LIBOR Transition: Drama Continues for BSBY

As Bloomberg and banks like Bank of America in the US and DBS Bank in Singapore continue to push forward with BSBY, IOSCO last month rattled its saber with a statement on credit sensitive rates, highlighting the importance of choosing alternative financial benchmarks that are compliant with the IOSCO Principles. The last volley in the continuing back and forth between regulators and proponents of new credit sensitive rates came in July, when Bloomberg tried to address some of the volume and manipulation concerns raised by SEC Chair Gary Gensler and others with BSBY.

The IOSCO statement counters that with a caution that IOSCO compliance is not a one-time test, and even if trading volumes are sufficient for current volumes of loans in such benchmarks, loan volume should not be permitted to grow if it outpaces increases in underlying trading volumes and are unable to be resilient. BSBY is not mentioned by name, but it has been the primary subject of attention.

Two weeks after IOSCO published its cautionary statement, Gensler spoke at the ARRC’s fifth session of The SOFR Symposium: The Final Year, responding to Bloomberg’s July report that it “could not address the main concern that the rate is built off of too thin a market.” Gensler reiterated that that he did not “believe BSBY is, as FSB urged, ‘especially robust,’” adding that, “I don’t believe it meets IOSCO’s 2013 standards.”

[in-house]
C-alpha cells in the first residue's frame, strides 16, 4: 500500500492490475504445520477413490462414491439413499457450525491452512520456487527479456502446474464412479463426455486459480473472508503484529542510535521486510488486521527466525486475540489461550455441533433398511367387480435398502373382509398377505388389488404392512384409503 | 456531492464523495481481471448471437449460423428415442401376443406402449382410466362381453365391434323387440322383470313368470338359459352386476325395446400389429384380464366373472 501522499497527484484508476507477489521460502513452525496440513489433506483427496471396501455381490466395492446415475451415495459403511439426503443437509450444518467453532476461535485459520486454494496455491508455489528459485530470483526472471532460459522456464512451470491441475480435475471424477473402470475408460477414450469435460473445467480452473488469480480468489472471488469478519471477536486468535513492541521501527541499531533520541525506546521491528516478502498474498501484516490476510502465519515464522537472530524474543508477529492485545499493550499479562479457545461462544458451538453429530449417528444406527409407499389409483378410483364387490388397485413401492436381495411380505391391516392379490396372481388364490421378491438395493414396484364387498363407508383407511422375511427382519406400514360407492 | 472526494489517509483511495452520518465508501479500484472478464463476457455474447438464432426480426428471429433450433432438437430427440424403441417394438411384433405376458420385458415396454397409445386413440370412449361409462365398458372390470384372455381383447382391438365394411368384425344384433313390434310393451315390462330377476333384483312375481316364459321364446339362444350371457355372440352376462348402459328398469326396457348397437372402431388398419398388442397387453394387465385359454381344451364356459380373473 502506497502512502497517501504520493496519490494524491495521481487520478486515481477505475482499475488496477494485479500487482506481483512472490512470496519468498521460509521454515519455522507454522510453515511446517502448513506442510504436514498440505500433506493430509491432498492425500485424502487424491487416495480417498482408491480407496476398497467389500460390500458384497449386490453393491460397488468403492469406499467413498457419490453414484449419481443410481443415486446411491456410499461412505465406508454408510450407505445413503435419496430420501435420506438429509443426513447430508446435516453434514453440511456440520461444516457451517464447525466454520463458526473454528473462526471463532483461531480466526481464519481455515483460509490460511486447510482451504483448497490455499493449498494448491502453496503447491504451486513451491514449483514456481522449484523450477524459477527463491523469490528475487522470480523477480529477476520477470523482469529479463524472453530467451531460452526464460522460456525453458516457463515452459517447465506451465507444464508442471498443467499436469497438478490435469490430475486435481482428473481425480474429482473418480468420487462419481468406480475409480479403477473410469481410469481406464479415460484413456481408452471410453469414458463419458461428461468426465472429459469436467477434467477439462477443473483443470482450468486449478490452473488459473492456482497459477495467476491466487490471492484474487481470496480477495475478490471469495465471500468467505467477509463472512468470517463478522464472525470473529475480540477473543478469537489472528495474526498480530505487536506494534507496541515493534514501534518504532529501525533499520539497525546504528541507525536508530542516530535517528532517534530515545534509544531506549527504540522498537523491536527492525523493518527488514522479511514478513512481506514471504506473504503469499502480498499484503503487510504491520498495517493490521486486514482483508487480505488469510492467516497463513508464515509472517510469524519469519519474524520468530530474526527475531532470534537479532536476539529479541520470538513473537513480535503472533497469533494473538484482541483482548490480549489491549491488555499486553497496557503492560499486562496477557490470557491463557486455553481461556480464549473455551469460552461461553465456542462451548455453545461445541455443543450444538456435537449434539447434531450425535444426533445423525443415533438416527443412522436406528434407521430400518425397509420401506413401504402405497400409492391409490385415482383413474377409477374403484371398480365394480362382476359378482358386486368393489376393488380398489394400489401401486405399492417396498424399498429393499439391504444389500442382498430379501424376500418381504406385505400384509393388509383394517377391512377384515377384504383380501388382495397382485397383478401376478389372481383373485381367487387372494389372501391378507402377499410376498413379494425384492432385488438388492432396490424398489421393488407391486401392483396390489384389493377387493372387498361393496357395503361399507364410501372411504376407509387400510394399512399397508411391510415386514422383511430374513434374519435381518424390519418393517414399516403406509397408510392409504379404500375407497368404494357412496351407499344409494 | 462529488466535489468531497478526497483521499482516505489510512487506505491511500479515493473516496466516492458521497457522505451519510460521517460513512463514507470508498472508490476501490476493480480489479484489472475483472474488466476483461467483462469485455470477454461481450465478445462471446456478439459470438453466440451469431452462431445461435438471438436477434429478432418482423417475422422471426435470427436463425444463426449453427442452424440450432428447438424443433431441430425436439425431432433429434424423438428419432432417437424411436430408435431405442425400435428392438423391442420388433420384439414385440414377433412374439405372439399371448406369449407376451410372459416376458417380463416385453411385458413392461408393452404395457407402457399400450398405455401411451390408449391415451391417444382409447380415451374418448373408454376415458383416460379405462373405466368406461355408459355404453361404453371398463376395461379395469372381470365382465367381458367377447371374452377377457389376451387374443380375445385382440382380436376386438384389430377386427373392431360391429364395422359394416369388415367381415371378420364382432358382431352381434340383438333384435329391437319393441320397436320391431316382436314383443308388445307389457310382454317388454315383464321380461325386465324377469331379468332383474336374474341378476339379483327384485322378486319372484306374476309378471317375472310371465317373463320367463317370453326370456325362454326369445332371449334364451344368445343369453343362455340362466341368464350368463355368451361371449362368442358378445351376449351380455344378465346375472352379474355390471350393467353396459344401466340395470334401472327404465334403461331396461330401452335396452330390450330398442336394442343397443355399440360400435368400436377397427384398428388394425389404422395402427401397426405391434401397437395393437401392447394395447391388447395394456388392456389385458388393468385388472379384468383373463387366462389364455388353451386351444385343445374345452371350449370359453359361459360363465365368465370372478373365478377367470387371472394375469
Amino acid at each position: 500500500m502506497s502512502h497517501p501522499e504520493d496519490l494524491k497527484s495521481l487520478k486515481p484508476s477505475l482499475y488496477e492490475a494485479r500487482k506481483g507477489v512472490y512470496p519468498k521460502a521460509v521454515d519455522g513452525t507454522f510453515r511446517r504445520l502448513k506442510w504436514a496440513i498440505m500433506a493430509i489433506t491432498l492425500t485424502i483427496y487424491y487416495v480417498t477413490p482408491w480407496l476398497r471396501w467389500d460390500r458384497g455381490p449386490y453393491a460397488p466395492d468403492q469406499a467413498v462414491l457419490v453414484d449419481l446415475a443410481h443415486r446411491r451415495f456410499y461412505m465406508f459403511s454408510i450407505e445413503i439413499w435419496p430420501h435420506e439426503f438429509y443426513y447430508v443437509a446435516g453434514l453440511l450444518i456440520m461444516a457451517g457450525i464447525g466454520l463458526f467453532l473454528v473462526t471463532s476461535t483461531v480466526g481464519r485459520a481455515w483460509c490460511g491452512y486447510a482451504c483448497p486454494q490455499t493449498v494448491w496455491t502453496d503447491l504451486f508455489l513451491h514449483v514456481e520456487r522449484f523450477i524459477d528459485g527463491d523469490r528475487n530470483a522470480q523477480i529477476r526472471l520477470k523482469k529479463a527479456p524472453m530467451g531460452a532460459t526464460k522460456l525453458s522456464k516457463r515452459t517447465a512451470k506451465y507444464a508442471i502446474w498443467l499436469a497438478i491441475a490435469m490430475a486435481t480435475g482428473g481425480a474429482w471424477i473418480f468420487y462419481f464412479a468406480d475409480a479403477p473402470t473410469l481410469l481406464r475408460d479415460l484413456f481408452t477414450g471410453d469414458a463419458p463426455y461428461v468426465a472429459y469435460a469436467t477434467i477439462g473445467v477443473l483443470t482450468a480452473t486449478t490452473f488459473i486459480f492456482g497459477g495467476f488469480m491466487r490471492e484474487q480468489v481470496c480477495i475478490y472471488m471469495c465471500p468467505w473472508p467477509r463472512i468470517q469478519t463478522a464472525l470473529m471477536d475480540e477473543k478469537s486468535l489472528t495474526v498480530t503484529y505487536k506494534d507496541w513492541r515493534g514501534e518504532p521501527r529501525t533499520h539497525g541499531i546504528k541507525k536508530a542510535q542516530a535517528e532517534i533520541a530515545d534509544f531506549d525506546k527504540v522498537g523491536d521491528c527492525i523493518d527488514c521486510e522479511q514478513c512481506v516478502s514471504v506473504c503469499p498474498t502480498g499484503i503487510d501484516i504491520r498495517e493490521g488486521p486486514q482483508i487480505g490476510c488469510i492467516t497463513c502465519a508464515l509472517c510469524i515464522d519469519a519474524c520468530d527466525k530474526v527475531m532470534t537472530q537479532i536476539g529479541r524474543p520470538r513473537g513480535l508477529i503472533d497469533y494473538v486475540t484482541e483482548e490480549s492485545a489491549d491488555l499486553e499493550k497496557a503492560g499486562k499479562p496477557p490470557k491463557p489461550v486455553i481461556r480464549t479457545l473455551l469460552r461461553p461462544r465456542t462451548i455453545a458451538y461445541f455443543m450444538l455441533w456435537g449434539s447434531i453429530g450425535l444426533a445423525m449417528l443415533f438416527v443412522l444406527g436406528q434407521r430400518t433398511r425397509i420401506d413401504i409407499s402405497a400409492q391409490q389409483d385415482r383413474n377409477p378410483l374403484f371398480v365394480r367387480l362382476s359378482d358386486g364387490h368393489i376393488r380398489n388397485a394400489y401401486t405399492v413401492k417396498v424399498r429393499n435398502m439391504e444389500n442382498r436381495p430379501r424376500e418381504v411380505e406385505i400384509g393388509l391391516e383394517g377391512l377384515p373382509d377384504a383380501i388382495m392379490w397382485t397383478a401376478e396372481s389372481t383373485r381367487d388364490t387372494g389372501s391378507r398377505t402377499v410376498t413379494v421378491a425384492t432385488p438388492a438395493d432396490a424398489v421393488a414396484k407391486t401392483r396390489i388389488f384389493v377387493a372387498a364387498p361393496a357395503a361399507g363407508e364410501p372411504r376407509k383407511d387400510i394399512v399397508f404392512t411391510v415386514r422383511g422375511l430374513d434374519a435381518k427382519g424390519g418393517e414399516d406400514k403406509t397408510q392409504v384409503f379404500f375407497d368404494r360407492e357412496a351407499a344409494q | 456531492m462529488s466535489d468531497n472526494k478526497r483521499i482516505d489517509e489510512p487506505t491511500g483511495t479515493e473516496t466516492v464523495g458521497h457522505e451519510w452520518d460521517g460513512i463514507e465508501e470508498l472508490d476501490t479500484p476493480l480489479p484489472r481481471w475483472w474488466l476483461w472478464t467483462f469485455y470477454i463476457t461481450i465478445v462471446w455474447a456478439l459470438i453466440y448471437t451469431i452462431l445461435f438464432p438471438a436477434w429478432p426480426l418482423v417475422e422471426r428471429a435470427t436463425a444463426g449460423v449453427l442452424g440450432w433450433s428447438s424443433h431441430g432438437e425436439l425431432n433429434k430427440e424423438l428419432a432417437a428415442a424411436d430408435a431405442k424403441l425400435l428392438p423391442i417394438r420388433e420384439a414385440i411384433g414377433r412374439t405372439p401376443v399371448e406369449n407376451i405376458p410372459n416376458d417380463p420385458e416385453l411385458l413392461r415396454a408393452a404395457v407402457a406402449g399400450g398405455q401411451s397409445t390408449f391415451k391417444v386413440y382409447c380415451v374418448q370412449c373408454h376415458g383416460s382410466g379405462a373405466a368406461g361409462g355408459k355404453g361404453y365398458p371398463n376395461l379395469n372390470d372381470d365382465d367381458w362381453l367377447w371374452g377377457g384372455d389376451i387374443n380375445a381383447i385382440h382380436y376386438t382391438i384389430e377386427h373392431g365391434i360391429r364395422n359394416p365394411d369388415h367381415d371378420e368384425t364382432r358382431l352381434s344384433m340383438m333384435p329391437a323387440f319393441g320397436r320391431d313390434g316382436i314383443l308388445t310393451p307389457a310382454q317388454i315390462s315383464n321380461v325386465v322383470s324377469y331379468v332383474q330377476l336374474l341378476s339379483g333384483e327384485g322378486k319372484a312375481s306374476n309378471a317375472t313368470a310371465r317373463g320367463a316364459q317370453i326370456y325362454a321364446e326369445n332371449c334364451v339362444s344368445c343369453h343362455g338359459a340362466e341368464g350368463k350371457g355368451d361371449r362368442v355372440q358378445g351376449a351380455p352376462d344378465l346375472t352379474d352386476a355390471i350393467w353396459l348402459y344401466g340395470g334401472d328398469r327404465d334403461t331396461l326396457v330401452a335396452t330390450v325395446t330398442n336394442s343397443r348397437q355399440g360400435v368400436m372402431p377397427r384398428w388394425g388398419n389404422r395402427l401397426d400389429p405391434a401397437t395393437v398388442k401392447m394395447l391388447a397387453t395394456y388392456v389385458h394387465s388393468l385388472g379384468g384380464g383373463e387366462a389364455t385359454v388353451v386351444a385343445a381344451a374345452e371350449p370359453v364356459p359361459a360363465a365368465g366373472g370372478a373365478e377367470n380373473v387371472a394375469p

Unless regulators back up their words with actions, this drama is mostly noise, and lenders are free to continue to make BSBY loans. Whether they will be successful will depend in part on whether borrowers perceive BSBY as a better deal. For legacy LIBOR loans, the spread adjustment added to the interest rate to transition to SOFR has been set by market convention—about 11.5 basis points for a 1 month term, 26bps for 3 months and 43bps for 6 months. This adjustment reflects that LIBOR is an unsecured rate that is sensitive to fluctuations in credit risk while SOFR is a secured, relatively stable “risk free” rate. Since BSBY is also based on unsecured transactions, there should not be a need to add much, if any, spread adjustment to transition from LIBOR to BSBY. This lower spread could be attractive to borrowers if they believe that over time, the variable credit sensitivity of BSBY will not cause the rate to rise, relative to SOFR, more than the fixed SOFR spread adjustment.

Duane Morris’ LIBOR Transition Team:  Roger S. Chari, Chair, Joel N. EphrossAmelia (Amy) H. Huskins, and Phuong (Michelle) Ngo.

LIBOR Transition: Derivatives News from CME Group